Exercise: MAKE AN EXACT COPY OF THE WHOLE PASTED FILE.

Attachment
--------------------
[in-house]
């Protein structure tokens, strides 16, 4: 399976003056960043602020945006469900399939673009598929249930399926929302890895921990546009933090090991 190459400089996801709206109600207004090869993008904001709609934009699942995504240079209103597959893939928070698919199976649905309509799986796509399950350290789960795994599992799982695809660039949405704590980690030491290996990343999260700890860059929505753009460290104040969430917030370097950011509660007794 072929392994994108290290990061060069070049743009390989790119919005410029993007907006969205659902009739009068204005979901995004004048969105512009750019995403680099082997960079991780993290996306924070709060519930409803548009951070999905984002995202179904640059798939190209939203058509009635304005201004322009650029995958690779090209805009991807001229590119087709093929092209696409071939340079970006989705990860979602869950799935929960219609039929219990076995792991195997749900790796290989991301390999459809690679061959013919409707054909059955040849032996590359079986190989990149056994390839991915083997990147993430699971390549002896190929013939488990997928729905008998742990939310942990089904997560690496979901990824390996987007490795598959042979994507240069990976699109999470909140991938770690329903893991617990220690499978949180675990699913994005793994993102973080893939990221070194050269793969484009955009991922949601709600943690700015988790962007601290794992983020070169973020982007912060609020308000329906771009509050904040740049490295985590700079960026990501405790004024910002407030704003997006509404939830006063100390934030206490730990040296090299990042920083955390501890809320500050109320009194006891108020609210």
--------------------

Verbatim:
[in-house]
């Protein structure tokens, strides 16, 4: 399976003056960043602020945006469900399939673009598929249930399926929302890895921990546009933090090991 190459400089996801709206109600207004090869993008904001709609934009699942995504240079209103597959893939928070698919199976649905309509799986796509399950350290789960795994599992799982695809660039949405704590980690030491290996990343999260700890860059929505753009460290104040969430917030370097950011509660007794 072929392994994108290290990061060069070049743009390989790119919005410029993007907006969205659902009739009068204005979901995004004048969105512009750019995403680099082997960079991780993290996306924070709060519930409803548009951070999905984002995202179904640059798939190209939203058509009635304005201004322009650029995958690779090209805009991807001229590119087709093929092209696409071939340079970006989705990860979602869950799935929960219609039929219990076995792991195997749900790796290989991301390999459809690679061959013919409707054909059955040849032996590359079986190989990149056994390839991915083997990147993430699971390549002896190929013939488990997928729905008998742990939310942990089904997560690496979901990824390996987007490795598959042979994507240069990976699109999470909140991938770690329903893991617990220690499978949180675990699913994005793994993102973080893939990221070194050269793969484009955009991922949601709600943690700015988790962007601290794992983020070169973020982007912060609020308000329906771009509050904040740049490295985590700079960026990501405790004024910002407030704003997006509404939830006063100390934030206490730990040296090299990042920083955390501890809320500050109320009194006891108020609210």